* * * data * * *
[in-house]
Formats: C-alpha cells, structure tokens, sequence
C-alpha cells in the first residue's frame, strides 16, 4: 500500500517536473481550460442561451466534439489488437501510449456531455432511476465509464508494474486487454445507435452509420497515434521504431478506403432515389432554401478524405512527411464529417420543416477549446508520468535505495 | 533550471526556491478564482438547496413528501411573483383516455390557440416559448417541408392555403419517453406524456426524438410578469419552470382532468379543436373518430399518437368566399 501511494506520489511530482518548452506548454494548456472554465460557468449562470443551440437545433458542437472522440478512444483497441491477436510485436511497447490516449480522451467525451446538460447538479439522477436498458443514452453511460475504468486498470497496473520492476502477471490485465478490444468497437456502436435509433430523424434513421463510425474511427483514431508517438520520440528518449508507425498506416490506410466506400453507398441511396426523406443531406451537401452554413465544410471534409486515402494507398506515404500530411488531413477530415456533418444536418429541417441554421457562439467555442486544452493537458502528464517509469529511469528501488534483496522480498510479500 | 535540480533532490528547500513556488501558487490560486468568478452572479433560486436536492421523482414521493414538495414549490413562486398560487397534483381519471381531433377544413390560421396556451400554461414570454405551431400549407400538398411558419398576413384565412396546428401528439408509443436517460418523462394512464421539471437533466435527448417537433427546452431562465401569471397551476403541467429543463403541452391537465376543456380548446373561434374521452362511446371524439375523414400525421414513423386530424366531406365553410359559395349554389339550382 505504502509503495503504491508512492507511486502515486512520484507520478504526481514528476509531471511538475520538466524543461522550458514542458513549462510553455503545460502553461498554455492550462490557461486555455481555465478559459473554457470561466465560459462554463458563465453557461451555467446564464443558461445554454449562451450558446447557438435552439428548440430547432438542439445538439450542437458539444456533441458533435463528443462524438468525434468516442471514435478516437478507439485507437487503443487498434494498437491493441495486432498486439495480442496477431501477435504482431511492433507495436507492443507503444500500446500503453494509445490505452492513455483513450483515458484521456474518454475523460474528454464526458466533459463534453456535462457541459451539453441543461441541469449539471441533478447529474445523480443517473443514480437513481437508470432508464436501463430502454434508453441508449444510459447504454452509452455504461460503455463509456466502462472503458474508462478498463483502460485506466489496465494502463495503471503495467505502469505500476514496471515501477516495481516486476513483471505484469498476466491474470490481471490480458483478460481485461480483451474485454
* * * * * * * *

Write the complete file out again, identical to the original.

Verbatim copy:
[in-house]
Formats: C-alpha cells, structure tokens, sequence
C-alpha cells in the first residue's frame, strides 16, 4: 500500500517536473481550460442561451466534439489488437501510449456531455432511476465509464508494474486487454445507435452509420497515434521504431478506403432515389432554401478524405512527411464529417420543416477549446508520468535505495 | 533550471526556491478564482438547496413528501411573483383516455390557440416559448417541408392555403419517453406524456426524438410578469419552470382532468379543436373518430399518437368566399 501511494506520489511530482518548452506548454494548456472554465460557468449562470443551440437545433458542437472522440478512444483497441491477436510485436511497447490516449480522451467525451446538460447538479439522477436498458443514452453511460475504468486498470497496473520492476502477471490485465478490444468497437456502436435509433430523424434513421463510425474511427483514431508517438520520440528518449508507425498506416490506410466506400453507398441511396426523406443531406451537401452554413465544410471534409486515402494507398506515404500530411488531413477530415456533418444536418429541417441554421457562439467555442486544452493537458502528464517509469529511469528501488534483496522480498510479500 | 535540480533532490528547500513556488501558487490560486468568478452572479433560486436536492421523482414521493414538495414549490413562486398560487397534483381519471381531433377544413390560421396556451400554461414570454405551431400549407400538398411558419398576413384565412396546428401528439408509443436517460418523462394512464421539471437533466435527448417537433427546452431562465401569471397551476403541467429543463403541452391537465376543456380548446373561434374521452362511446371524439375523414400525421414513423386530424366531406365553410359559395349554389339550382 505504502509503495503504491508512492507511486502515486512520484507520478504526481514528476509531471511538475520538466524543461522550458514542458513549462510553455503545460502553461498554455492550462490557461486555455481555465478559459473554457470561466465560459462554463458563465453557461451555467446564464443558461445554454449562451450558446447557438435552439428548440430547432438542439445538439450542437458539444456533441458533435463528443462524438468525434468516442471514435478516437478507439485507437487503443487498434494498437491493441495486432498486439495480442496477431501477435504482431511492433507495436507492443507503444500500446500503453494509445490505452492513455483513450483515458484521456474518454475523460474528454464526458466533459463534453456535462457541459451539453441543461441541469449539471441533478447529474445523480443517473443514480437513481437508470432508464436501463430502454434508453441508449444510459447504454452509452455504461460503455463509456466502462472503458474508462478498463483502460485506466489496465494502463495503471503495467505502469505500476514496471515501477516495481516486476513483471505484469498476466491474470490481471490480458483478460481485461480483451474485454